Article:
Reserve bank of New Zealand (RBNZ) kept the policy rate at 2 percent in last night’s meeting and the New Zealand dollar didn’t move much as the move was widely expected.
Let’s see in the monetary policy, how the bias stands for future actions,
- Volatility in the financial markets increased, especially in bonds and equities. RBNZ notes that global growth is below average and inflation is low, despite highly stimulatory monetary policies. Uncertainties remain in politics as well as for commodity prices. ( Dovish bias)
- Second quarter GDP result in line with expectations; Domestic activity supported by immigration, construction, tourism and accommodative monetary policies. Dairy export prices recovered but uncertainty persists. (Neutral bias).
- Kiwi is higher than appropriate. Weak global conditions and lower rates relative to New Zealand are pressuring kiwi upwards. A decline in exchange rate is required. (Dovish/Weaker Kiwi bias)
- House price inflation excessive, posing concerns. Recent macro-prudential measures are having some influence. (neutral to mild hawkish)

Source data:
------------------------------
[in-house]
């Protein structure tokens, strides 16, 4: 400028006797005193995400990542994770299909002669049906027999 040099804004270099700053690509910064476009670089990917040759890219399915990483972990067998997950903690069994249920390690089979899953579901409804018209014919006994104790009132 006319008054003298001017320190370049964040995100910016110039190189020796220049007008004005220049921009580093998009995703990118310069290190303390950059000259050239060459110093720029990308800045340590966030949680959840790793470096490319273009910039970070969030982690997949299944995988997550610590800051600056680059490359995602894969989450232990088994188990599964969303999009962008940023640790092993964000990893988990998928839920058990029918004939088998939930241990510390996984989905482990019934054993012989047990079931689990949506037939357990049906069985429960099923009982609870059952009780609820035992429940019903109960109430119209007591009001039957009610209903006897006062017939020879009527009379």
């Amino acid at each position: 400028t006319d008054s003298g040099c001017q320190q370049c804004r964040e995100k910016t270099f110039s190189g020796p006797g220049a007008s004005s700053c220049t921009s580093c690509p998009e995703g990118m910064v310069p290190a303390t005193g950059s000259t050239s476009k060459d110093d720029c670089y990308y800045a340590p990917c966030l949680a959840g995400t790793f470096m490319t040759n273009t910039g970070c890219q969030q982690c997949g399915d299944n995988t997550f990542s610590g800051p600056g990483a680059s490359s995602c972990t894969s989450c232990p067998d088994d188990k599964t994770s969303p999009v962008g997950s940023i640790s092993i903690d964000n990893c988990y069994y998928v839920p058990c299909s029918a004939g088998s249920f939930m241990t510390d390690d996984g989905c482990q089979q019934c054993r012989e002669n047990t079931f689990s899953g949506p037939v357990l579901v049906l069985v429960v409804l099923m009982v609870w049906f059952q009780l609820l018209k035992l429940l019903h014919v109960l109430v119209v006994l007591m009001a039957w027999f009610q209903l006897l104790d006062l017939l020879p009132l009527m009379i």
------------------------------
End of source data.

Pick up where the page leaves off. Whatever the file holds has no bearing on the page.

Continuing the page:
- Uncertainty in outlook which relates to global growth and commodity prices. Domestic concerns are high net migration, housing prices and lower inflation expectations. (Mild Dovish)
- Headline inflation is below target band and due to lower fuel price and cuts in levies but long term inflation expectations well anchored at 2 percent. (Neutral bias)
- RBNZ expects inflation to rise from December, reflecting the policy stimulus. (Mild hawkish bias)
- Further easing would be necessary. (Dovish bias)
Compared to the previous statement, this one is much more dovish, especially the stressing on further easing and the exchange rate.
So, with such explicit indications, RBNZ is likely to ease at least once and possibly twice, within the first quarter of next year.